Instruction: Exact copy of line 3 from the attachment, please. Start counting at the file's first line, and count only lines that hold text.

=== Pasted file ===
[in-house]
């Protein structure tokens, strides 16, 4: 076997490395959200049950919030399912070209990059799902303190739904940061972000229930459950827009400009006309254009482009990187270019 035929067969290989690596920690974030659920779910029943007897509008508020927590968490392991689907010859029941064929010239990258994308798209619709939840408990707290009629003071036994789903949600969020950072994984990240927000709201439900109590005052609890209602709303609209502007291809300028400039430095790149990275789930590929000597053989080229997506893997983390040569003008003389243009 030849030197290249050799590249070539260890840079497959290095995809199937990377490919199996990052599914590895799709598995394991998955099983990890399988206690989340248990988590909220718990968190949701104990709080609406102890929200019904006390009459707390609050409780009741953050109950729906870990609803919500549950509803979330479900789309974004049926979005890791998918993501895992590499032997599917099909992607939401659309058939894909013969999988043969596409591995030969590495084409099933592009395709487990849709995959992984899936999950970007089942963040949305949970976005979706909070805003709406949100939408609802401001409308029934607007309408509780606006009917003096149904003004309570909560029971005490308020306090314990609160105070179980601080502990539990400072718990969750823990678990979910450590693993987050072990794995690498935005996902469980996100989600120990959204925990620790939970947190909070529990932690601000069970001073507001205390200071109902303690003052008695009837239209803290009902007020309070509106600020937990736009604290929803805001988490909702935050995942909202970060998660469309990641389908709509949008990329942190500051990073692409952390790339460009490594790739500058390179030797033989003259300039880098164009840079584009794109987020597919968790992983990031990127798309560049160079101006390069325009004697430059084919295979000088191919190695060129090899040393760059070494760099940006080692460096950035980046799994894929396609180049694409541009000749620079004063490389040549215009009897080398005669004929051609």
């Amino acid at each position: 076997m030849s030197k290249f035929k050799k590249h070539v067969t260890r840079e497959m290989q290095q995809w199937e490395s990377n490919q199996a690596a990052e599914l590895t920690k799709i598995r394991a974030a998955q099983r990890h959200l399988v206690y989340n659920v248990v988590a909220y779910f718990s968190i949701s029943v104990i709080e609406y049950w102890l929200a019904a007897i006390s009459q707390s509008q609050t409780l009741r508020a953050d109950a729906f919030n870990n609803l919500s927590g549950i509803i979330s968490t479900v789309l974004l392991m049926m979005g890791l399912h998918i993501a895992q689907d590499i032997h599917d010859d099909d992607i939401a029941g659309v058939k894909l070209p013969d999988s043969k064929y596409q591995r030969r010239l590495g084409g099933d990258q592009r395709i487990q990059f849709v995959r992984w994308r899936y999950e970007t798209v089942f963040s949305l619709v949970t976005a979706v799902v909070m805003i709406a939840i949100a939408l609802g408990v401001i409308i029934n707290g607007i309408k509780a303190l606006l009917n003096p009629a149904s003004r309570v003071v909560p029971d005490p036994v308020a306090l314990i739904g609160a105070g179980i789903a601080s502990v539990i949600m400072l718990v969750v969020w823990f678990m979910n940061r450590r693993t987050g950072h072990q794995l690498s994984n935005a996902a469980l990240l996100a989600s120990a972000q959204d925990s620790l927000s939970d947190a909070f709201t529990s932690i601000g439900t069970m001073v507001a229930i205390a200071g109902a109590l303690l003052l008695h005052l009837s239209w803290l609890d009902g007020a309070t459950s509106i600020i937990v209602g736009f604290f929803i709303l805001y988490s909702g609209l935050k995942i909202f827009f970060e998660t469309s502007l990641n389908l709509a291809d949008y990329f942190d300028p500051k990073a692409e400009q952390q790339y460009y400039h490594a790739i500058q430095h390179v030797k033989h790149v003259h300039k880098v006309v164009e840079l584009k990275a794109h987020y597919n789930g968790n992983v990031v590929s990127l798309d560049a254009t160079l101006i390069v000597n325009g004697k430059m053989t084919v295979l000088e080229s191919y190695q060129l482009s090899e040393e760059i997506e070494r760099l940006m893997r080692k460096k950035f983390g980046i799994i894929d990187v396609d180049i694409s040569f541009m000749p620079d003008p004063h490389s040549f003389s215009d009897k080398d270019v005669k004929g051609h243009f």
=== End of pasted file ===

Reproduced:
């Amino acid at each position: 076997m030849s030197k290249f035929k050799k590249h070539v067969t260890r840079e497959m290989q290095q995809w199937e490395s990377n490919q199996a690596a990052e599914l590895t920690k799709i598995r394991a974030a998955q099983r990890h959200l399988v206690y989340n659920v248990v988590a909220y779910f718990s968190i949701s029943v104990i709080e609406y049950w102890l929200a019904a007897i006390s009459q707390s509008q609050t409780l009741r508020a953050d109950a729906f919030n870990n609803l919500s927590g549950i509803i979330s968490t479900v789309l974004l392991m049926m979005g890791l399912h998918i993501a895992q689907d590499i032997h599917d010859d099909d992607i939401a029941g659309v058939k894909l070209p013969d999988s043969k064929y596409q591995r030969r010239l590495g084409g099933d990258q592009r395709i487990q990059f849709v995959r992984w994308r899936y999950e970007t798209v089942f963040s949305l619709v949970t976005a979706v799902v909070m805003i709406a939840i949100a939408l609802g408990v401001i409308i029934n707290g607007i309408k509780a303190l606006l009917n003096p009629a149904s003004r309570v003071v909560p029971d005490p036994v308020a306090l314990i739904g609160a105070g179980i789903a601080s502990v539990i949600m400072l718990v969750v969020w823990f678990m979910n940061r450590r693993t987050g950072h072990q794995l690498s994984n935005a996902a469980l990240l996100a989600s120990a972000q959204d925990s620790l927000s939970d947190a909070f709201t529990s932690i601000g439900t069970m001073v507001a229930i205390a200071g109902a109590l303690l003052l008695h005052l009837s239209w803290l609890d009902g007020a309070t459950s509106i600020i937990v209602g736009f604290f929803i709303l805001y988490s909702g609209l935050k995942i909202f827009f970060e998660t469309s502007l990641n389908l709509a291809d949008y990329f942190d300028p500051k990073a692409e400009q952390q790339y460009y400039h490594a790739i500058q430095h390179v030797k033989h790149v003259h300039k880098v006309v164009e840079l584009k990275a794109h987020y597919n789930g968790n992983v990031v590929s990127l798309d560049a254009t160079l101006i390069v000597n325009g004697k430059m053989t084919v295979l000088e080229s191919y190695q060129l482009s090899e040393e760059i997506e070494r760099l940006m893997r080692k460096k950035f983390g980046i799994i894929d990187v396609d180049i694409s040569f541009m000749p620079d003008p004063h490389s040549f003389s215009d009897k080398d270019v005669k004929g051609h243009f």